The definition of the words homonym, homophone, and homograph make them meaningless terms unless we can come to an agreement on one concept: If two words have the same spelling and same pronunciation, they are not two words, but only one.
To be perfectly clear, I'm saying that we agree, for the purposes of defining those three words, that words like stamp and table that have more than one meaning are still just one word.
Why is that, you're probably asking?
The Two Words We Do Need
Young readers can have trouble with words that look alike but are pronounced differently. An example is wound. Clearly the word wound in "He wound up and pitched" is a different word than in "His wound was deep." Both are spelled the same, but they are pronounced differently and have different meanings.
We could use a word to describe the word wound, and similar words like wind, live, close, bow, lead, contract, desert, and at least a hundred more like that, words spelled the same but pronounced differently.
Many think we already do have such a word. They think it's homograph which roughly translates to "same-picture."
Teachers and parents could also use a word to describe two or more words that are pronounced the same, but are spelled differently and have different meanings. Words like two, to, too, or write/right/rite/Wright, or threw/through, or tracked/tract are in this category
Again, many think we have a word for these. It's homophone which roughly translates to "same-sound."
Here's how dictionaries define the three words (from the online Merriam-Webster dictionary):
- Homographs are spelled the same, but differ in meaning or pronunciation.
- Homophones are words that sound the same but are different in meaning or spelling.
- Homonyms can be either or even both.
On first glance, the definitions of both homograph and homophone look like they are exactly the terms we need. But look closer. Both definitions have the word or in them, rather than and. So, two words are homographs if they are spelled the same and differ in pronunciation, which is what we want. But so are two words that are spelled the same but differ in meaning.
Well, that makes a whole lot of words homographs. Essentially any word in the dictionary that has two unrelated definitions becomes a homograph. Look around the room and you'll spot several. Now table and stamp are homographs because both have at least two different meanings. You can sit at a table while they table your motion, or you can stamp out a fire and put a stamp on a letter.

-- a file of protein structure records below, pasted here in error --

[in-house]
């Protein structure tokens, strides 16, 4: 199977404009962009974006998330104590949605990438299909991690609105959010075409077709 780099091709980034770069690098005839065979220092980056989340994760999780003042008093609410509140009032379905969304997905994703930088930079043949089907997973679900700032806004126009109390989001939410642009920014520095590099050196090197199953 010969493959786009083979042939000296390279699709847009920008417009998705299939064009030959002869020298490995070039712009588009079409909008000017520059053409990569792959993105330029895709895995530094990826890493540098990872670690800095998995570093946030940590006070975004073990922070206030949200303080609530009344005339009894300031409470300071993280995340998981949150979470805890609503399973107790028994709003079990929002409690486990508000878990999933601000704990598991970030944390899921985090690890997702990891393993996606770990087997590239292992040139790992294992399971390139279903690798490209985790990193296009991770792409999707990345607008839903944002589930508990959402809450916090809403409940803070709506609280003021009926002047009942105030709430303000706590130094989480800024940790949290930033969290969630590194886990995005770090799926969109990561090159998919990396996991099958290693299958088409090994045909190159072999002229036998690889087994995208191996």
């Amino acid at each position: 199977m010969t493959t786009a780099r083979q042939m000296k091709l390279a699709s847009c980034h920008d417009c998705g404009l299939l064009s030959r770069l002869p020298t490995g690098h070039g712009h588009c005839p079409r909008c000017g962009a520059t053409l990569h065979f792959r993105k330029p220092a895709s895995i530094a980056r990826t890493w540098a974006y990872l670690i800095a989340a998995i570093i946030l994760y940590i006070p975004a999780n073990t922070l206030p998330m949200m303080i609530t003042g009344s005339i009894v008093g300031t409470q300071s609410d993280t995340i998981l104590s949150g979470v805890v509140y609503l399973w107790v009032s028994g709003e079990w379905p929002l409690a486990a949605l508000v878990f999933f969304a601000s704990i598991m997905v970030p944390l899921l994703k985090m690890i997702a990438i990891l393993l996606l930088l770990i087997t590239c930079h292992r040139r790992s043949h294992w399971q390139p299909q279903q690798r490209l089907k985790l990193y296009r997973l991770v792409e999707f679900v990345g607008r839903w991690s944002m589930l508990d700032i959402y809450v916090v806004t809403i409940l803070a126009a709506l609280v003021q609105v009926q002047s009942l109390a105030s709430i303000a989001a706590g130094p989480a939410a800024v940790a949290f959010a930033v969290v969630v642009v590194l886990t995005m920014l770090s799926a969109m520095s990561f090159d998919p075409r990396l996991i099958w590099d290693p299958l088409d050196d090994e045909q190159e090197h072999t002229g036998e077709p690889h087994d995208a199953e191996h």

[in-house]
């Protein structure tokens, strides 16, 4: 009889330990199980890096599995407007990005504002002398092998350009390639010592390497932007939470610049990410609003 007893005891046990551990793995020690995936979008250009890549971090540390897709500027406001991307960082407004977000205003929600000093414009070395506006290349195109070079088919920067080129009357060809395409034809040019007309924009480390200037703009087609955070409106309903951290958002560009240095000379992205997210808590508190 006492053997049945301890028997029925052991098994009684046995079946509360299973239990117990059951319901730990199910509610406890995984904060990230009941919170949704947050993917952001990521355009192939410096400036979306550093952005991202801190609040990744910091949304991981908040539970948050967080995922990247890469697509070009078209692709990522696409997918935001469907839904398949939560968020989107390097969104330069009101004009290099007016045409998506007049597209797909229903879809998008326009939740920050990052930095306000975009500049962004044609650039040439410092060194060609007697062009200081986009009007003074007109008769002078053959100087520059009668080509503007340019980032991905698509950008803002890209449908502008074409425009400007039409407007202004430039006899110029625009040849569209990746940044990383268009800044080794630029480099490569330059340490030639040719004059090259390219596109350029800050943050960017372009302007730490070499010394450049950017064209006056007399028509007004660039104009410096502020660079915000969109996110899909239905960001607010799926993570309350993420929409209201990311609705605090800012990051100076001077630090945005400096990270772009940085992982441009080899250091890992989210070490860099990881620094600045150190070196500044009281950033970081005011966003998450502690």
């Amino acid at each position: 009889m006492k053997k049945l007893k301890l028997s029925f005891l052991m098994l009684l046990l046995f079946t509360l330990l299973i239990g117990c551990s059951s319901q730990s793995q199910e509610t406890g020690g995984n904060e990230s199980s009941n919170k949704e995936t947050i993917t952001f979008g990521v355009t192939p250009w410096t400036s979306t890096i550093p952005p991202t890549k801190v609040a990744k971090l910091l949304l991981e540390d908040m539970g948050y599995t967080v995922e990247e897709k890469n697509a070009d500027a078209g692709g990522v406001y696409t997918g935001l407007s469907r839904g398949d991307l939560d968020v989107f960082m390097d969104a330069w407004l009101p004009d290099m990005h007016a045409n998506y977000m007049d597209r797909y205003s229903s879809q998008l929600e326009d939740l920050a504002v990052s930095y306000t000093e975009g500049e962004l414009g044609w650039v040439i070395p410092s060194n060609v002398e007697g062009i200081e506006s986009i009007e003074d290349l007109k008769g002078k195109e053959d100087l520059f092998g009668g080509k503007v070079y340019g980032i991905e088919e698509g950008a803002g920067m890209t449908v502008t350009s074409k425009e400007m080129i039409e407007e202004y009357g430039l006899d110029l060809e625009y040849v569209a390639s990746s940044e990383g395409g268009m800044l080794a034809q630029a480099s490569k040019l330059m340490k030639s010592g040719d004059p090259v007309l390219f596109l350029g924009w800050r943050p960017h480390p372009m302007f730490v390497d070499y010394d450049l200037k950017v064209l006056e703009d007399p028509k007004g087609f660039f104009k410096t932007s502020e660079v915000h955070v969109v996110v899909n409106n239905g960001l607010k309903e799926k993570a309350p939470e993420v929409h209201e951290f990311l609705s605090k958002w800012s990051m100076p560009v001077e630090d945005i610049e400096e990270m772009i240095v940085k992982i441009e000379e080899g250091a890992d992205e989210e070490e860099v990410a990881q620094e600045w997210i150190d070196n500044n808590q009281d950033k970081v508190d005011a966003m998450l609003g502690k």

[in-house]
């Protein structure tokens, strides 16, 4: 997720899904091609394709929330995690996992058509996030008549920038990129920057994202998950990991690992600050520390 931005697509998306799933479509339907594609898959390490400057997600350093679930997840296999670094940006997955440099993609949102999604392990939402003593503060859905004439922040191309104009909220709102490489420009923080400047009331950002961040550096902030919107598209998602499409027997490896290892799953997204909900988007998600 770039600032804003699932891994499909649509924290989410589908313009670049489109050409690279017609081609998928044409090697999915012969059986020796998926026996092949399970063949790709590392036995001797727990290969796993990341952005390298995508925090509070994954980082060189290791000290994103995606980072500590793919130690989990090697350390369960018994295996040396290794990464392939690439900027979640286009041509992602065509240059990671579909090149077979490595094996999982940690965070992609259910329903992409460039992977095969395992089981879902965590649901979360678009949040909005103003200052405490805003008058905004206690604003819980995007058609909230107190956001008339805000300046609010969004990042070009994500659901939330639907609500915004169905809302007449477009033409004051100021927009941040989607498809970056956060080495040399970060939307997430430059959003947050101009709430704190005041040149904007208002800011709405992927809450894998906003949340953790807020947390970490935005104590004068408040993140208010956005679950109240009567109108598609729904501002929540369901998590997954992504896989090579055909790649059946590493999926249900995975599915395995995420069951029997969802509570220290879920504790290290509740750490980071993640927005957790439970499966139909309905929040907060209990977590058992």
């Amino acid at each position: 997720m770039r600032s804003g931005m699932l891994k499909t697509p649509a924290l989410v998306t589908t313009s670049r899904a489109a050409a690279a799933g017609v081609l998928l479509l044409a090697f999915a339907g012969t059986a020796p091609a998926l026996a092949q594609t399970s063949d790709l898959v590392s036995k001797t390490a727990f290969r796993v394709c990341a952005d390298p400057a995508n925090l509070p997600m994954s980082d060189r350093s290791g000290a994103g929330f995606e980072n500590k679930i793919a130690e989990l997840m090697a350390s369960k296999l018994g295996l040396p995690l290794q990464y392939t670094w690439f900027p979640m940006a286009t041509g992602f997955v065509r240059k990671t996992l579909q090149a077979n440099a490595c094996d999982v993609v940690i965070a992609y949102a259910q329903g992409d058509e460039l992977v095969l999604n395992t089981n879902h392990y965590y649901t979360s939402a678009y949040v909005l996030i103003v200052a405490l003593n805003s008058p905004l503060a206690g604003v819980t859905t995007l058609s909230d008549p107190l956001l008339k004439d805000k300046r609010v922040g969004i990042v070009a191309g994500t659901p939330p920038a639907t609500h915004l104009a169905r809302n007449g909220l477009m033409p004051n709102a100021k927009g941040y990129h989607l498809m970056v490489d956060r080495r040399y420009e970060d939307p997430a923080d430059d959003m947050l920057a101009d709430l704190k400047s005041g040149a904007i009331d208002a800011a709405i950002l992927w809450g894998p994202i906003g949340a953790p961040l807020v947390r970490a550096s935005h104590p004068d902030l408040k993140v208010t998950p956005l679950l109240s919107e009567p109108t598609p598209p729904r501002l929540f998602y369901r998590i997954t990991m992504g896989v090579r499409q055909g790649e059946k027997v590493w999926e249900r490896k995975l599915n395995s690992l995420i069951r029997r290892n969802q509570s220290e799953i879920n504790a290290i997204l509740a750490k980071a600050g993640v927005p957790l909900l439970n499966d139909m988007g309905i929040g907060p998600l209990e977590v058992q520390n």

That's exactly why that bolded statement of concept at the top of the article is needed. By adopting it, the word homograph becomes exactly the term we need.
How About Homophone?
Same problem because of that word or in the definition. Yes, to, too, and two are homophones because they sound the same and differ in spelling, but so are table and stamp because they sound the same and differ in meaning.
Again, to return homophone to a useful term, we have to agree with the concept that stamp is only one word, not two, and so is table.
How It Stands Without That Agreement
I've just demonstrated that the words stamp and table are homophones, and that both are also homographs. Referring again to the above definition of homonym we see that it's either a homograph, or a homophone, or both.
What that means is that homographs and homophones are, together, called homonyms. So homonym is defining a class, a larger group consisting of all homographs and homophones.
Notice that the word stamp, which is both a homograph and a homophone, is therefore also a homonym. And so are (just a guess here) about half the words in the dictionary, any word with two distinct meanings.
If you do a search for homographs or homophones on the web, you'll find the words that you expected to find, but you'll also find words like stamp, table, vent, couch, and on and on.
The result is that you become confused, especially when you find many of the same words in both searches. The word row is particularly popular for some reason. Anyway, those search results demonstrate that something is amiss, or at least is being sloppily defined. The answer is for teachers to take matters in your own hands and stand by the simple rule sated at the beginning of this article. You will then be able to use homophone and homograph in a useful way.
First, if you tell your class at the outset that you don't consider a word like stamp to be more than one word, you can use the words homograph and homophone to describe those two groups of words that tend to confuse young readers.
Actually, you doesn't even need to specify that until it's needed. Later, when a precocious student points out the dictionary definition of either word, the student can be informed that stamp is only a single word, not two or more, in your classroom.
As for the second suggestion, someone influential needs to come up with a third Latin/Greek term to categorize words like stamp and table, like homogene or homotype, or something similar, while changing the word or in other two definitions to the word and. Then we'd have three types of homonyms and they'd all make sense and be useful, unlike the present confused situation.
For now, though, just remember that we need to agree that stamp is only one word and then we can put homograph and homophone to a good, and needed, use.
Two Homophones can be confused when heard. (Is he saying too or two?)
Two Homographs can be confused when read. (Is that pronounced “reed” or “red”?)
And homographs and homophones are homonyms (along with a lot of other words like stamp and table that could use a different descriptive term instead of calling them all both homophones and homographs.)
- Homonym: hah-mah-nym
- Homophone: hah-mah-phone
- Homograph: hah-mah-graph